I question if a gardener, and by this I refer to myself, should feel obliged to keep proper records of what he plants. Is it sufficient to state that “hellebores are good”, or is there an obligation to specifically recommend ‘Anna’s Red’ (or any other) if he has found this to be an exceptional hellebore? The problem, of course, is that after several years, when I’ve confirmed that this hellebore is an excellent choice, I’ve forgotten its cultivar name.
I excuse that proper identification of plant cultivars is difficult, with frequent and numerous introductions, and few that are not quickly swept aside by the next “bigger and better”. I’ve attempted to mark varieties by digging in the plastic nursery tags as hellebores are planted, but of course these are lost, broken, or they fade. For a short while I marked notable cultivars with metal stake tags, but gave it up, thinking that this seemed pretentious. Also, I was planting and forgetting cultivar names quicker than I could get the tags set out.
So, now I do the best I can, which is not much, I agree. If I write about one plant or another I can generally remember where it is, if I can find the reference, which is not always so easy.
Further complicating the situation is that many hellebores seed readily, and then seedlings are transplanted. Or was that the parent? So, I can’t identify more than a few handfuls of the many dozens of hellebores in the garden as hybrids I purchased, or as seedlings.
And, does it matter? Not so much to me, I must admit. I swing to and fro, from being a stickler for nomenclature to not caring a lick, and in the end I realize that I’m easily pleased. An ordinary seedling with a bunch of blooms is often as worthy as a fancy hybrid, so this seems a proper justification for enjoying and not fretting much if I forget a cultivar name.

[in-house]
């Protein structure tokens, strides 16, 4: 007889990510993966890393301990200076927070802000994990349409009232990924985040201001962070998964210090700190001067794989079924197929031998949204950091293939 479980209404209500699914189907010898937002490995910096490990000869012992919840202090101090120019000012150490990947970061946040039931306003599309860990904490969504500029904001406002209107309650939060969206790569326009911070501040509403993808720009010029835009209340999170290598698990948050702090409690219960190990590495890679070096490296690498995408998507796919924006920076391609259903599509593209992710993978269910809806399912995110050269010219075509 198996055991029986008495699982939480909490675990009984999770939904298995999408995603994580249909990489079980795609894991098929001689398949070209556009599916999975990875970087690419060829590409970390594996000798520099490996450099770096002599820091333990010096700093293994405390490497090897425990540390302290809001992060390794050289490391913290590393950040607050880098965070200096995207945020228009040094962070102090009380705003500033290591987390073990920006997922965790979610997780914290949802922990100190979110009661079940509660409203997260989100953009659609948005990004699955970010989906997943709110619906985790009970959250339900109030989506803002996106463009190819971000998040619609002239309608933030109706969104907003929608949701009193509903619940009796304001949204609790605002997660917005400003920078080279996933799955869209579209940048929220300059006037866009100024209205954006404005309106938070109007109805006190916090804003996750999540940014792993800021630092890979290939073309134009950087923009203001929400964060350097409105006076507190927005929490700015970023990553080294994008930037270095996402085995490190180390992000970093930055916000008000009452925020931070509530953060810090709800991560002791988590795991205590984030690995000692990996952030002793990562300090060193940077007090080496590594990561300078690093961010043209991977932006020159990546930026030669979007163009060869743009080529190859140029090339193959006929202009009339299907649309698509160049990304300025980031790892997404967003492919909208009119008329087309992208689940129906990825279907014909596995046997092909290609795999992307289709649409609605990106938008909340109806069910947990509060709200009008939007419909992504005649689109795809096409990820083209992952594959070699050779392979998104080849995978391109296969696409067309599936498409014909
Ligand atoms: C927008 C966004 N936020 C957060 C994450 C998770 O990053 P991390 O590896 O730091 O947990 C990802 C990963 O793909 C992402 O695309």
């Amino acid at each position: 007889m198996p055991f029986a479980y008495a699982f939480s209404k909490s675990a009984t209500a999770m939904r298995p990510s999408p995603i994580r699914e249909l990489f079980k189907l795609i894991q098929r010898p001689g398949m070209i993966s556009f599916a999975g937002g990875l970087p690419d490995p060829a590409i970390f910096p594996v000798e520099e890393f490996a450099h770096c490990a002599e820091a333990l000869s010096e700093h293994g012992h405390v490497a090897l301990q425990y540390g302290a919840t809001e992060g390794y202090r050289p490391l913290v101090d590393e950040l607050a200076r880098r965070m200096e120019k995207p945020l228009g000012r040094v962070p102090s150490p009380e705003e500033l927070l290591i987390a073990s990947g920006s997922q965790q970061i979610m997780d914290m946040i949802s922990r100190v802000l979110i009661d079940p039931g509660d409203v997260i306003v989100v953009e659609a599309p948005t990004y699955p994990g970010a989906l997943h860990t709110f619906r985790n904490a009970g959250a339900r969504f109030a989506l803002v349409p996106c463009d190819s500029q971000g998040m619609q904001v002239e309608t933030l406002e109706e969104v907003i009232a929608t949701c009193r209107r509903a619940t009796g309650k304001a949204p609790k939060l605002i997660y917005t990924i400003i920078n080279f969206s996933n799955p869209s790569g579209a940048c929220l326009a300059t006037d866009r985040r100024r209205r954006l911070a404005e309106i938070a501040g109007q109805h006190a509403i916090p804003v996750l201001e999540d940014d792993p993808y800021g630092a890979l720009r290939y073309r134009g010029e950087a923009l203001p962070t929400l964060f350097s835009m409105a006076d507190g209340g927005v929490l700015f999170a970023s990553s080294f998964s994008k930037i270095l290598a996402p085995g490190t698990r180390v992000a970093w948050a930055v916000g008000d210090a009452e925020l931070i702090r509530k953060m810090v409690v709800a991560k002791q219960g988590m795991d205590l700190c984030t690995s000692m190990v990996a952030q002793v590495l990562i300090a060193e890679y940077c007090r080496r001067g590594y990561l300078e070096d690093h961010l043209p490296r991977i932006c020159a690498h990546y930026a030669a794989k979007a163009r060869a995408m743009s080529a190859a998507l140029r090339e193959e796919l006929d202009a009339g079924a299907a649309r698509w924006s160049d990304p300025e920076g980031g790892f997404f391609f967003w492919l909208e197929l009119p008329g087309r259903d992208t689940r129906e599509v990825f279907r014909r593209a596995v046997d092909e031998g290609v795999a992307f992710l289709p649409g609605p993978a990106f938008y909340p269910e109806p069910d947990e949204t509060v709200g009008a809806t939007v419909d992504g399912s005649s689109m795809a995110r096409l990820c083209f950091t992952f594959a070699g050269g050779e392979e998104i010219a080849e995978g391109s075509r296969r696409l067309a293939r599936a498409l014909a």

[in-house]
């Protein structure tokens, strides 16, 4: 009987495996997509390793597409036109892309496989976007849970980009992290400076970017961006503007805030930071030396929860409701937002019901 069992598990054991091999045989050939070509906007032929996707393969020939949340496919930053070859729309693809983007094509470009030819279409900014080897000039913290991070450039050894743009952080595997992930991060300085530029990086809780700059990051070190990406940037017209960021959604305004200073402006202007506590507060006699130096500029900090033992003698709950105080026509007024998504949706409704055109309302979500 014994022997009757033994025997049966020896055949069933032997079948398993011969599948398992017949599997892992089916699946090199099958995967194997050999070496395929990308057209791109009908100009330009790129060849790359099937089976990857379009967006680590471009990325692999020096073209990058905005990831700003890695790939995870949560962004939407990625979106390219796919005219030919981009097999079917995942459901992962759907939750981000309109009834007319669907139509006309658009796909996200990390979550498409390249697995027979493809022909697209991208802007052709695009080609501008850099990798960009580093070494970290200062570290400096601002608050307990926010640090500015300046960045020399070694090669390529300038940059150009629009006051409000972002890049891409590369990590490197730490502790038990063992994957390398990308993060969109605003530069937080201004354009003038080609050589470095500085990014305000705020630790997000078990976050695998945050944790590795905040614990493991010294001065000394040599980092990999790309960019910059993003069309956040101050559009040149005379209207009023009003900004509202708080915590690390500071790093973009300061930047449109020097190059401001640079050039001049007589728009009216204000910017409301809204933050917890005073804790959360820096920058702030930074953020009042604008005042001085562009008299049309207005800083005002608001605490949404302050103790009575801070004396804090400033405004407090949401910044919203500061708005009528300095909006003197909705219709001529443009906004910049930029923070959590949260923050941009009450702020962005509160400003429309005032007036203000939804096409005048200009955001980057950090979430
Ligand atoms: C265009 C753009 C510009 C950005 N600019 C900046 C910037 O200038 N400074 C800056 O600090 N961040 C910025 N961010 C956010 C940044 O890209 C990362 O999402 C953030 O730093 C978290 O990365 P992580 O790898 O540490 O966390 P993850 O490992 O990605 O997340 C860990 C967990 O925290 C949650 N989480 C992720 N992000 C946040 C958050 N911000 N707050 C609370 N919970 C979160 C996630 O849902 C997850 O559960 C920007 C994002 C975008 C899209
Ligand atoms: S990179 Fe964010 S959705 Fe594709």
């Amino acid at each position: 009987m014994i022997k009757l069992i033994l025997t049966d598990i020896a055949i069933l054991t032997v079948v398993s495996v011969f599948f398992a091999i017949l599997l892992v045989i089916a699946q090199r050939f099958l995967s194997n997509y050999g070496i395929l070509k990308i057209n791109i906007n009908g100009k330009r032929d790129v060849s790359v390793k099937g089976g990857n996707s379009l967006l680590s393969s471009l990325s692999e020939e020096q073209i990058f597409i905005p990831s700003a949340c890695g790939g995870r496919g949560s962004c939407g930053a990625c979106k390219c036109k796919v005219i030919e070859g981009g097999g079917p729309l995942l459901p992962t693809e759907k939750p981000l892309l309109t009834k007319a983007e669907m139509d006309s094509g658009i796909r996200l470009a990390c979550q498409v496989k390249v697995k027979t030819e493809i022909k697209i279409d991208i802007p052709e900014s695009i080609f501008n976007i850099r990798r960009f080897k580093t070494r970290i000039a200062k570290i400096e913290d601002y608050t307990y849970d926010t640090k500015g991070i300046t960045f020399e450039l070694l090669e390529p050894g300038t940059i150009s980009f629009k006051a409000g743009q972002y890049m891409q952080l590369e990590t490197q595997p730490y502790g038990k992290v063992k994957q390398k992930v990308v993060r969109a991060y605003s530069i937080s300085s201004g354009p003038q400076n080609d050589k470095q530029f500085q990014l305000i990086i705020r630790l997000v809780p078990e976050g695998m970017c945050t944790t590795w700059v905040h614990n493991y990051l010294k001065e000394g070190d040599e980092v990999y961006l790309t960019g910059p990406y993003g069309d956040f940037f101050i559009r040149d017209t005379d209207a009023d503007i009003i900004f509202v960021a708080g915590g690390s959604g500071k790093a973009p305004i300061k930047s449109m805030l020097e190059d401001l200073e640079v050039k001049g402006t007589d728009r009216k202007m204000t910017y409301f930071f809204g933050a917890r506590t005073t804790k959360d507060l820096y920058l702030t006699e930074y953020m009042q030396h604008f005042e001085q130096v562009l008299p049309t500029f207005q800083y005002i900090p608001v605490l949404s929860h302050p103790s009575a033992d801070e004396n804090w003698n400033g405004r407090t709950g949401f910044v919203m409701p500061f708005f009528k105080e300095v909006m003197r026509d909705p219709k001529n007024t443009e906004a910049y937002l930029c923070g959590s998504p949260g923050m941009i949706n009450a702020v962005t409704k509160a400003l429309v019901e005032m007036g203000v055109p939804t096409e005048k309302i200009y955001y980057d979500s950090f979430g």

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I am a hellebore lover, Dave and I have the same problem, I’ve been collecting them for over 15 years and have a hard time keeping track of what’s what, not to mention the new seedlings that emerge from the mother plants. I counted my collection today and I have 48 plants that are flowering beautifully right now and that is just at my house in Northern VA. I have about 10-15 more plants in the Coastal area of NC where we have our second home in Emerald Isle. They don’t perform as well there, most likely due to the sandy soil with the lack of retention of nutrients and moisture. I do love that they reliably come back bigger and better each year, that they don’t have insect or disease issues and the deer don’t eat them…The perfect shade perennial!
I won’t count the number of hellebores in the garden so I can (almost) truthfully claim to my wife that there are barely more than a few. Somehow the number increases every year, from seedlings (there are hundreds of tiny new ones now that I’ve cleared the leaf clutter) to ones I buy. There are eight on the driveway, waiting to plant. In another few days many of the double blooms will be fully opened.
As a grower, it would be a problem. In my own garden, I do not even grow them. They are fun to grow for others, but I do not even like them. (That is what I thought you might mean by ‘Hellebores are good?’.)
Dave, you are right…it wouldn’t be good to be too pretentious! 😀. The pics are – as always – beautiful! Well done! 😀
A little pretentious is okay. Mostly, I think I didn’t want to bother with the tags.
I have no idea what hellebores I have, which is unusual for me as I list all my plants in a spreadsheet (yes, I am that anal, no I am not an accountant). I bought a mixed pack and potted them up, then found the key that identified each one. Doh!
I wouldn’t be concerned with cultivar names at all if I were not writing and recommending plants. But, now I’ve kind of apologized so I’m over it.
We totally agree with this one. Enjoying those hellebores, whatever the name.